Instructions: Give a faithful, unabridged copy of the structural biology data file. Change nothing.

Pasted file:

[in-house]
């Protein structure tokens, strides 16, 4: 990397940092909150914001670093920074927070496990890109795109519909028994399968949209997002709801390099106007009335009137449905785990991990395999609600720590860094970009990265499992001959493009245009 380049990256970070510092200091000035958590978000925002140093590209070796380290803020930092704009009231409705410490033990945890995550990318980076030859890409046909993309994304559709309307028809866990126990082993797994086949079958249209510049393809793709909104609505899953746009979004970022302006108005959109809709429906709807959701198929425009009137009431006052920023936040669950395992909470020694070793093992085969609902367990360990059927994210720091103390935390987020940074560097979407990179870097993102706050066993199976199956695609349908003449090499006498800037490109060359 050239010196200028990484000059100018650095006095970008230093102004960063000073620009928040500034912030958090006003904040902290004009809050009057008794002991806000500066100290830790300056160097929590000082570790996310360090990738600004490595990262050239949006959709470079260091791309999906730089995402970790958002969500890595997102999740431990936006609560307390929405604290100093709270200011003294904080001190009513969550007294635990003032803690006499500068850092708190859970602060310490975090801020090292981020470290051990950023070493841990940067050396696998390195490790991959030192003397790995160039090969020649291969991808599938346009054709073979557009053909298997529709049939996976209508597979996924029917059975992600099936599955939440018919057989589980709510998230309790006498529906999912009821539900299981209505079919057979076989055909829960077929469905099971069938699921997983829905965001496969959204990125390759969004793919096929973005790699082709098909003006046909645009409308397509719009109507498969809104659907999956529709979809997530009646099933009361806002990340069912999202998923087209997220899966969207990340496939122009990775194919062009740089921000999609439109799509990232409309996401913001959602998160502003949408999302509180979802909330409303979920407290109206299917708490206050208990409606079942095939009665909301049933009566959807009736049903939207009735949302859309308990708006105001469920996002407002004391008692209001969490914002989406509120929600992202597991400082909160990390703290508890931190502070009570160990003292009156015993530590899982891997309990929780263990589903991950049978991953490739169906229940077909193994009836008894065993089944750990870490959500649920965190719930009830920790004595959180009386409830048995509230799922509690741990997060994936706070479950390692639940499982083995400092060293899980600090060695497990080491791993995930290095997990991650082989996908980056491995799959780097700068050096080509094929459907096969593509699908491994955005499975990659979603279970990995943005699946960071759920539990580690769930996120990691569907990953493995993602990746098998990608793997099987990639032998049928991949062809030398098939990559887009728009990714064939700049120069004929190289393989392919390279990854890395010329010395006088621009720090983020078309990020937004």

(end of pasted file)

[in-house]
């Protein structure tokens, strides 16, 4: 990397940092909150914001670093920074927070496990890109795109519909028994399968949209997002709801390099106007009335009137449905785990991990395999609600720590860094970009990265499992001959493009245009 380049990256970070510092200091000035958590978000925002140093590209070796380290803020930092704009009231409705410490033990945890995550990318980076030859890409046909993309994304559709309307028809866990126990082993797994086949079958249209510049393809793709909104609505899953746009979004970022302006108005959109809709429906709807959701198929425009009137009431006052920023936040669950395992909470020694070793093992085969609902367990360990059927994210720091103390935390987020940074560097979407990179870097993102706050066993199976199956695609349908003449090499006498800037490109060359 050239010196200028990484000059100018650095006095970008230093102004960063000073620009928040500034912030958090006003904040902290004009809050009057008794002991806000500066100290830790300056160097929590000082570790996310360090990738600004490595990262050239949006959709470079260091791309999906730089995402970790958002969500890595997102999740431990936006609560307390929405604290100093709270200011003294904080001190009513969550007294635990003032803690006499500068850092708190859970602060310490975090801020090292981020470290051990950023070493841990940067050396696998390195490790991959030192003397790995160039090969020649291969991808599938346009054709073979557009053909298997529709049939996976209508597979996924029917059975992600099936599955939440018919057989589980709510998230309790006498529906999912009821539900299981209505079919057979076989055909829960077929469905099971069938699921997983829905965001496969959204990125390759969004793919096929973005790699082709098909003006046909645009409308397509719009109507498969809104659907999956529709979809997530009646099933009361806002990340069912999202998923087209997220899966969207990340496939122009990775194919062009740089921000999609439109799509990232409309996401913001959602998160502003949408999302509180979802909330409303979920407290109206299917708490206050208990409606079942095939009665909301049933009566959807009736049903939207009735949302859309308990708006105001469920996002407002004391008692209001969490914002989406509120929600992202597991400082909160990390703290508890931190502070009570160990003292009156015993530590899982891997309990929780263990589903991950049978991953490739169906229940077909193994009836008894065993089944750990870490959500649920965190719930009830920790004595959180009386409830048995509230799922509690741990997060994936706070479950390692639940499982083995400092060293899980600090060695497990080491791993995930290095997990991650082989996908980056491995799959780097700068050096080509094929459907096969593509699908491994955005499975990659979603279970990995943005699946960071759920539990580690769930996120990691569907990953493995993602990746098998990608793997099987990639032998049928991949062809030398098939990559887009728009990714064939700049120069004929190289393989392919390279990854890395010329010395006088621009720090983020078309990020937004």